An attempt to enforce an emergency curfew on spring breakers at Miami Beach last weekend devolved into chaos. But this weekend, city officials say they’re prepared.
Authorities have extended a curfew and state of emergency in the Florida city. Restrictions include an 8 p.m. curfew in the entertainment district, a series of road closures aimed at stemming traffic, and the suspension of in-house dining at restaurants and cafés in what authorities call the “High Impact Zone.”
City officials outlined the emergency measures in a statement on Tuesday, and said violators will be subject to arrest and criminal prosecution. The restrictions will be lifted on March 29 at 6 a.m.
Last Saturday, city police fired pepper balls in an attempt to break up throngs of mostly maskless partiers on the city’s main thoroughfares. The aggressive enforcement action came just hours after Miami Beach Mayor Dan Gelber declared a state of emergency and set a curfew, saying the crowds that descended on the city are “more than we can handle.”
Gelber on Thursday told CNN’s Boris Sanchez that the city is now better prepared to handle the revelers.
“We’ve brought in an enormous contingent of police. We have a curfew. We’re closing the causeways at 10 p.m. to reduce the number of people here. So we’re hopeful,” Gelber said. “But of course, hope isn’t enough. You’ve got to have a plan, and I think we have a plan.”
Some people ‘just want to cause havoc’
Miami Beach always attracts large crowds of spring breakers, but after a year of coronavirus lockdowns and restrictions, the stir-crazy seem to be wanting to party extra hard.
“I don’t think there’s any question that Covid and people being cooped up and unable to go anywhere has created a pressure that’s being relieved in our city,” Gelber said.
Gov. Ron DeSantis may not have helped, previously bragging that the state is an “oasis of freedom” during the pandemic.
Gelber noted the governor’s words, but stopped short of criticizing him.
“Well, it obviously didn’t help with the governor declaring this an ‘oasis of freedom’. But, you know, we have to deal with the issues as they come to us. So I don’t really I need to point fingers,” he said.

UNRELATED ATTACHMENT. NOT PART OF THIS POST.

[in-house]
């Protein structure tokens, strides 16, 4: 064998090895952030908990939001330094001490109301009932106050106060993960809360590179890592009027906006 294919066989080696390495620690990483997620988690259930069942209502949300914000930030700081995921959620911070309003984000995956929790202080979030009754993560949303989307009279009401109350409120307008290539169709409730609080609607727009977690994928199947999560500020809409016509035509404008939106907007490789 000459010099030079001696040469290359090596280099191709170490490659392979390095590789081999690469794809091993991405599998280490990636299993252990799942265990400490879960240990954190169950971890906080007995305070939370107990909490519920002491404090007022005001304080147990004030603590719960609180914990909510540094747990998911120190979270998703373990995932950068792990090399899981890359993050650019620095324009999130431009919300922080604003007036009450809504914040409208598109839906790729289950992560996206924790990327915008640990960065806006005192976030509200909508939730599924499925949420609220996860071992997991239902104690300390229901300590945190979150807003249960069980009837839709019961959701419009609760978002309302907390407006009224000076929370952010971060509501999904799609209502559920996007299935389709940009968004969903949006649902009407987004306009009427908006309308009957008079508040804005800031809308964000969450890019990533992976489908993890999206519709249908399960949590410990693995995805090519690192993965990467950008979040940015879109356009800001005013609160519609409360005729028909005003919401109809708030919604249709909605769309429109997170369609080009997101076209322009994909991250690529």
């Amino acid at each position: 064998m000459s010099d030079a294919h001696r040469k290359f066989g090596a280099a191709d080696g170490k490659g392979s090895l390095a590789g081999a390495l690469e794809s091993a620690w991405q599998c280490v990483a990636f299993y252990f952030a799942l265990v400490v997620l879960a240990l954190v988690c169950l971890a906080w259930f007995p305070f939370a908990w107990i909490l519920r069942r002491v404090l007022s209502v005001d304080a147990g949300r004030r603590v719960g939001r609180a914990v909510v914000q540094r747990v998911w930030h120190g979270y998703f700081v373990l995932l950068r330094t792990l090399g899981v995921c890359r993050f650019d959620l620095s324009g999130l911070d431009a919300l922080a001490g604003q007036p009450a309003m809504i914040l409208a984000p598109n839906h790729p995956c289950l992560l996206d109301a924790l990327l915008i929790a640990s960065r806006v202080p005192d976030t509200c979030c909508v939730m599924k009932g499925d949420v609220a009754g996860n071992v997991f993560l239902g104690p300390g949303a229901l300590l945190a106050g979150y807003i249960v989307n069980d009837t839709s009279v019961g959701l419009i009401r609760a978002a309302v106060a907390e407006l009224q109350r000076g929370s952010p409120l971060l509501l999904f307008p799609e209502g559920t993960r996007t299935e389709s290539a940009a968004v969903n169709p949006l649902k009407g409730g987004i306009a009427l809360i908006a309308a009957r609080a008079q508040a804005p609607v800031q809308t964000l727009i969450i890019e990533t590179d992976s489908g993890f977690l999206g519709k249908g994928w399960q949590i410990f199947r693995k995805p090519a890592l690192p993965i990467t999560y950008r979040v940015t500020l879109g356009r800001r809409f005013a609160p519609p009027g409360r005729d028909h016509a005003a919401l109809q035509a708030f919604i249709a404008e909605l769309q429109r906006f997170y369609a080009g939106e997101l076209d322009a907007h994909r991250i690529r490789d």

The mayor said most of the revelers have been well behaved, but among them are “a number that just want to cause havoc, want to bring a weapon or want to brawl.”
More than 50 people were arrested and eight firearms confiscated between last Friday and Sunday, the Miami Beach Police Department tweeted. The previous weekend, about 100 people were arrested and two officers were injured following unruly crowds, police said.
All together, more than 1,000 people have been arrested in Miami Beach since February 3, city manager Raul Aguila said at an emergency commission meeting on Sunday.
Come to Miami, but don’t be a ‘jerk’
Miami-Dade’s Community Relations Board is urging visitors to remember that Miami is more than a vacation destination, it’s also a community.
“Miami is a great place and that’s why a lot of us live here, but visitors have to remember people live here and they need to be respectful of our laws and regulations, and understand it could be different than the rules where they come from,” board chairman John Quick told CNN.
Visitors are being asked to respect certain Covid-19 restrictions and rules about where they can and cannot drink alcohol.
City officials also want visitors to know that emergency measures mainly apply to the city’s entertainment district. “All other areas in Miami Beach are open for residents and visitors to patronize after the 8 p.m. curfew in the High Impact Zone, such as Lincoln Road, South of Fifth, Sunset Harbour, Collins Park, 41 Street, North Beach and more,” the city said in a statement.
Mayor Gelber said he just wants people to have good time and be respectful of one another.
“If you’re coming here, just come here to enjoy the things that we have: our beaches, our restaurants, our venues, realizing that there’s a pandemic so be safe,” he said.
“Come here to have a responsible fun vacation. Don’t come here to be a jerk.”
CNN’s Melissa Alonso and Ralph Ellis contributed to this report.